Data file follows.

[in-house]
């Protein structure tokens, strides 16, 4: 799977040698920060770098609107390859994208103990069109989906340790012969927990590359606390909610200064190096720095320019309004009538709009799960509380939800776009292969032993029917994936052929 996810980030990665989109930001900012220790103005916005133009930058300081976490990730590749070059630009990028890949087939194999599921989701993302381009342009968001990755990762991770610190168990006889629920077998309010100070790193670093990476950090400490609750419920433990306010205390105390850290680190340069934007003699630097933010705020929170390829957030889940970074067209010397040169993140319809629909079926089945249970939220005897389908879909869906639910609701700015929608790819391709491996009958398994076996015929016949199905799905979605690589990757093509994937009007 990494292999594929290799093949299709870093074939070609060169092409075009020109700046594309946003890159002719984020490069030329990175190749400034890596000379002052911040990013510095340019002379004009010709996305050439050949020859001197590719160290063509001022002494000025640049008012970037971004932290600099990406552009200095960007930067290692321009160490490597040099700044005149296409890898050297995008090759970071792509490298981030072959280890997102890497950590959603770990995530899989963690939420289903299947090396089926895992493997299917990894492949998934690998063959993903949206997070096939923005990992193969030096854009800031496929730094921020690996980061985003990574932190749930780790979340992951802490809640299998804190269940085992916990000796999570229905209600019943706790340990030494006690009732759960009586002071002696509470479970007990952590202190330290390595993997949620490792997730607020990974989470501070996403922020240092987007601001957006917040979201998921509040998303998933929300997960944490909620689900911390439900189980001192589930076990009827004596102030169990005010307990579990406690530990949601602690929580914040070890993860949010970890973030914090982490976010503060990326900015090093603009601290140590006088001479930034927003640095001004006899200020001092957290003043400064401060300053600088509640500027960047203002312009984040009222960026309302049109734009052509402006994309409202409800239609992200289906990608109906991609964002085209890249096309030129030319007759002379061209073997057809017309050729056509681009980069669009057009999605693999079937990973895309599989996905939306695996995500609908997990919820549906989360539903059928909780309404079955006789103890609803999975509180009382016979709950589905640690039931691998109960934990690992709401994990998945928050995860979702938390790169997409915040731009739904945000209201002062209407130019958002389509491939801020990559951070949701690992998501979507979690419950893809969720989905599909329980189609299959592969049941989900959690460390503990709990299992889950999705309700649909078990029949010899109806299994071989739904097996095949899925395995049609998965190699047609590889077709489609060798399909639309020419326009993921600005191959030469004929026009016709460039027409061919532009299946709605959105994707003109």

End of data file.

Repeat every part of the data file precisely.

[in-house]
């Protein structure tokens, strides 16, 4: 799977040698920060770098609107390859994208103990069109989906340790012969927990590359606390909610200064190096720095320019309004009538709009799960509380939800776009292969032993029917994936052929 996810980030990665989109930001900012220790103005916005133009930058300081976490990730590749070059630009990028890949087939194999599921989701993302381009342009968001990755990762991770610190168990006889629920077998309010100070790193670093990476950090400490609750419920433990306010205390105390850290680190340069934007003699630097933010705020929170390829957030889940970074067209010397040169993140319809629909079926089945249970939220005897389908879909869906639910609701700015929608790819391709491996009958398994076996015929016949199905799905979605690589990757093509994937009007 990494292999594929290799093949299709870093074939070609060169092409075009020109700046594309946003890159002719984020490069030329990175190749400034890596000379002052911040990013510095340019002379004009010709996305050439050949020859001197590719160290063509001022002494000025640049008012970037971004932290600099990406552009200095960007930067290692321009160490490597040099700044005149296409890898050297995008090759970071792509490298981030072959280890997102890497950590959603770990995530899989963690939420289903299947090396089926895992493997299917990894492949998934690998063959993903949206997070096939923005990992193969030096854009800031496929730094921020690996980061985003990574932190749930780790979340992951802490809640299998804190269940085992916990000796999570229905209600019943706790340990030494006690009732759960009586002071002696509470479970007990952590202190330290390595993997949620490792997730607020990974989470501070996403922020240092987007601001957006917040979201998921509040998303998933929300997960944490909620689900911390439900189980001192589930076990009827004596102030169990005010307990579990406690530990949601602690929580914040070890993860949010970890973030914090982490976010503060990326900015090093603009601290140590006088001479930034927003640095001004006899200020001092957290003043400064401060300053600088509640500027960047203002312009984040009222960026309302049109734009052509402006994309409202409800239609992200289906990608109906991609964002085209890249096309030129030319007759002379061209073997057809017309050729056509681009980069669009057009999605693999079937990973895309599989996905939306695996995500609908997990919820549906989360539903059928909780309404079955006789103890609803999975509180009382016979709950589905640690039931691998109960934990690992709401994990998945928050995860979702938390790169997409915040731009739904945000209201002062209407130019958002389509491939801020990559951070949701690992998501979507979690419950893809969720989905599909329980189609299959592969049941989900959690460390503990709990299992889950999705309700649909078990029949010899109806299994071989739904097996095949899925395995049609998965190699047609590889077709489609060798399909639309020419326009993921600005191959030469004929026009016709460039027409061919532009299946709605959105994707003109």